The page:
The song you just heard is Good 4 U by Olivia Rodrigo. A single from her debut record "sour". According to YouTuber and musician Adam Neely, its chord structure, chorus melody, and general aesthetic have drawn many comparisons to Paramore's 2007 hit Misery Business. So many, in fact, that Paramore received a songwriting credit for Rodrigo's chart topping hit.

Kai Vosberg 2:36
When played consecutively, you can see how Good 4 U might cause a bit of musical deja vu. But the reason that Good 4 U sounds like Paramore is not specific to Misery Business. To understand why, we need to talk about functional harmony.

Kai Vosberg 3:00
Sound familiar? That's because the function of these chords and the relationship between them, regardless of key, creates a balance between tension and resolution that is satisfying for those of us whose ears have been culturally conditioned by the Western tonal system. Here are two pop songs that utilize that progression transposed to the same key and tempo.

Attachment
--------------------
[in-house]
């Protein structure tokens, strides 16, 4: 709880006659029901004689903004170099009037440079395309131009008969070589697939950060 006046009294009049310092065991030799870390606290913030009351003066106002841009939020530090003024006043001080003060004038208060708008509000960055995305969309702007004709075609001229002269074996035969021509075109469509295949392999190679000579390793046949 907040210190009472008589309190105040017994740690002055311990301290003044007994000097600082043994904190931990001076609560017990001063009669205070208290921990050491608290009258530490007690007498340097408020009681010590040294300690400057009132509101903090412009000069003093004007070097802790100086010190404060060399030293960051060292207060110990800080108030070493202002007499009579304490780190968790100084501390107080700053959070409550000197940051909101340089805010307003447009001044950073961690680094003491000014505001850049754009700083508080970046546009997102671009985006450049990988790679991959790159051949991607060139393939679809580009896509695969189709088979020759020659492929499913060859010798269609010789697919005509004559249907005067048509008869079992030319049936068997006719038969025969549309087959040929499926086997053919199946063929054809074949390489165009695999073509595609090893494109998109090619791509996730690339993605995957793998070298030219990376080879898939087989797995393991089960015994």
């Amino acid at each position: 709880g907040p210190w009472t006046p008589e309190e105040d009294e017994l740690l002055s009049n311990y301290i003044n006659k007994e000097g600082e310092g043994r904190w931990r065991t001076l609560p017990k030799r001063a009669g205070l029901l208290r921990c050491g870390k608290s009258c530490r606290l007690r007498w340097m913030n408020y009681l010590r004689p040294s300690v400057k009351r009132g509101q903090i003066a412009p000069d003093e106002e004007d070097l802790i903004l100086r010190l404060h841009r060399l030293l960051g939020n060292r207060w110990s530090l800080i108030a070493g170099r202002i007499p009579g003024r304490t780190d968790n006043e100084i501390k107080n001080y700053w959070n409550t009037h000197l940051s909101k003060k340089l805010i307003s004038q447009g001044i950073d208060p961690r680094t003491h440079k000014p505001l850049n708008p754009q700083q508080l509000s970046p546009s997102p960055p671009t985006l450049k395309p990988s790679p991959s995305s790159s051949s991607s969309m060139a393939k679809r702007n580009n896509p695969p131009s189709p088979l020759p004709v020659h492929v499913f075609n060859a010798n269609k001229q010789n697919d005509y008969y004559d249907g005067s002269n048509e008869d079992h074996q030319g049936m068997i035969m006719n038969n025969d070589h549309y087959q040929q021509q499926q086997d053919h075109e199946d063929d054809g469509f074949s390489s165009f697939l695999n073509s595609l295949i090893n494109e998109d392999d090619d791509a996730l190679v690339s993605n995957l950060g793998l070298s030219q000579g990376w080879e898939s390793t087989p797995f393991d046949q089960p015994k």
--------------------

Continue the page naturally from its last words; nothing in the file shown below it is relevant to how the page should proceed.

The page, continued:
Kai Vosberg 3:42
This chord progression is one of four axis progressions outlined in Mark Richard's study of tonal ambiguity in popular music, where A minor, F major, C major or G major and their relative transpositions can all serve as a conceivable homecourt depending on context. For this study, Richards analyzed more than 2500 pop songs released between 1990 and 2016. And each and every one of them used a form of the axis progression. In the case of Linkin Park's Numb, and Lady Gaga's Pokerface, the chords are E minor, C major, G major and D major, which outlines a transposed version of one of these axis progressions. You can also take these chords and play them in a different order from which the other three axis progressions are derived. Here are the same chords played in a different order to accompany to more familiar tunes.